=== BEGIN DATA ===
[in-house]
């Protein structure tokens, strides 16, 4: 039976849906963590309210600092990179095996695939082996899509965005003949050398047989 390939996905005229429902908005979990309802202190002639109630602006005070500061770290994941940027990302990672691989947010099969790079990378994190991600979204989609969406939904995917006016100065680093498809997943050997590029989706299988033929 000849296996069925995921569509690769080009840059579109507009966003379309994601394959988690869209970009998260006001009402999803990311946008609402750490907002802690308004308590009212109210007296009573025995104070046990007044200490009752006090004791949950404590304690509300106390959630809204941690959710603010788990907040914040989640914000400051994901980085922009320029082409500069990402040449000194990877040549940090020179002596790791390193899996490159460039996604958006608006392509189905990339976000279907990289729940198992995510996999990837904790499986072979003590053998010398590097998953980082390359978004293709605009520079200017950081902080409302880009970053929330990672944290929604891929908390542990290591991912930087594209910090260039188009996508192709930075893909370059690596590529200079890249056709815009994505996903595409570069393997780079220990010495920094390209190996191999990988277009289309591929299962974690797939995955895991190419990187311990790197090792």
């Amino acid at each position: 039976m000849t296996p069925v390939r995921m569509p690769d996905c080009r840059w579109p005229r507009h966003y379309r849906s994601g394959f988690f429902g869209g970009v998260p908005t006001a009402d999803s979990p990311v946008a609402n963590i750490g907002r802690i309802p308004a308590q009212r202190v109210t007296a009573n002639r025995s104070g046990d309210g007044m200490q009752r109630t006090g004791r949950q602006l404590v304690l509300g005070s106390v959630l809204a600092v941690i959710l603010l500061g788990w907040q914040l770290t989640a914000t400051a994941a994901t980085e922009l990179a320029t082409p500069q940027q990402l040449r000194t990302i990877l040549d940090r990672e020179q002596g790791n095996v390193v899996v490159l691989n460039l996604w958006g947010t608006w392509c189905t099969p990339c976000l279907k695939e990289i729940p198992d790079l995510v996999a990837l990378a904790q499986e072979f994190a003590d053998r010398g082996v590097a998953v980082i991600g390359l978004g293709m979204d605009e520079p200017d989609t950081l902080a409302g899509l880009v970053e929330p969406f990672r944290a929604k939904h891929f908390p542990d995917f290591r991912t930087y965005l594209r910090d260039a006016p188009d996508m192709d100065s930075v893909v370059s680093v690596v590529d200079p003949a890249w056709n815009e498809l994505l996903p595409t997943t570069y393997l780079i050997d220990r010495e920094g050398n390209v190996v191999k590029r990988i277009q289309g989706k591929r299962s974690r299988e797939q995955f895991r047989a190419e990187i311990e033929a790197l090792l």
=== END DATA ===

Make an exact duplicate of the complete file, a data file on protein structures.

[in-house]
């Protein structure tokens, strides 16, 4: 039976849906963590309210600092990179095996695939082996899509965005003949050398047989 390939996905005229429902908005979990309802202190002639109630602006005070500061770290994941940027990302990672691989947010099969790079990378994190991600979204989609969406939904995917006016100065680093498809997943050997590029989706299988033929 000849296996069925995921569509690769080009840059579109507009966003379309994601394959988690869209970009998260006001009402999803990311946008609402750490907002802690308004308590009212109210007296009573025995104070046990007044200490009752006090004791949950404590304690509300106390959630809204941690959710603010788990907040914040989640914000400051994901980085922009320029082409500069990402040449000194990877040549940090020179002596790791390193899996490159460039996604958006608006392509189905990339976000279907990289729940198992995510996999990837904790499986072979003590053998010398590097998953980082390359978004293709605009520079200017950081902080409302880009970053929330990672944290929604891929908390542990290591991912930087594209910090260039188009996508192709930075893909370059690596590529200079890249056709815009994505996903595409570069393997780079220990010495920094390209190996191999990988277009289309591929299962974690797939995955895991190419990187311990790197090792």
């Amino acid at each position: 039976m000849t296996p069925v390939r995921m569509p690769d996905c080009r840059w579109p005229r507009h966003y379309r849906s994601g394959f988690f429902g869209g970009v998260p908005t006001a009402d999803s979990p990311v946008a609402n963590i750490g907002r802690i309802p308004a308590q009212r202190v109210t007296a009573n002639r025995s104070g046990d309210g007044m200490q009752r109630t006090g004791r949950q602006l404590v304690l509300g005070s106390v959630l809204a600092v941690i959710l603010l500061g788990w907040q914040l770290t989640a914000t400051a994941a994901t980085e922009l990179a320029t082409p500069q940027q990402l040449r000194t990302i990877l040549d940090r990672e020179q002596g790791n095996v390193v899996v490159l691989n460039l996604w958006g947010t608006w392509c189905t099969p990339c976000l279907k695939e990289i729940p198992d790079l995510v996999a990837l990378a904790q499986e072979f994190a003590d053998r010398g082996v590097a998953v980082i991600g390359l978004g293709m979204d605009e520079p200017d989609t950081l902080a409302g899509l880009v970053e929330p969406f990672r944290a929604k939904h891929f908390p542990d995917f290591r991912t930087y965005l594209r910090d260039a006016p188009d996508m192709d100065s930075v893909v370059s680093v690596v590529d200079p003949a890249w056709n815009e498809l994505l996903p595409t997943t570069y393997l780079i050997d220990r010495e920094g050398n390209v190996v191999k590029r990988i277009q289309g989706k591929r299962s974690r299988e797939q995955f895991r047989a190419e990187i311990e033929a790197l090792l």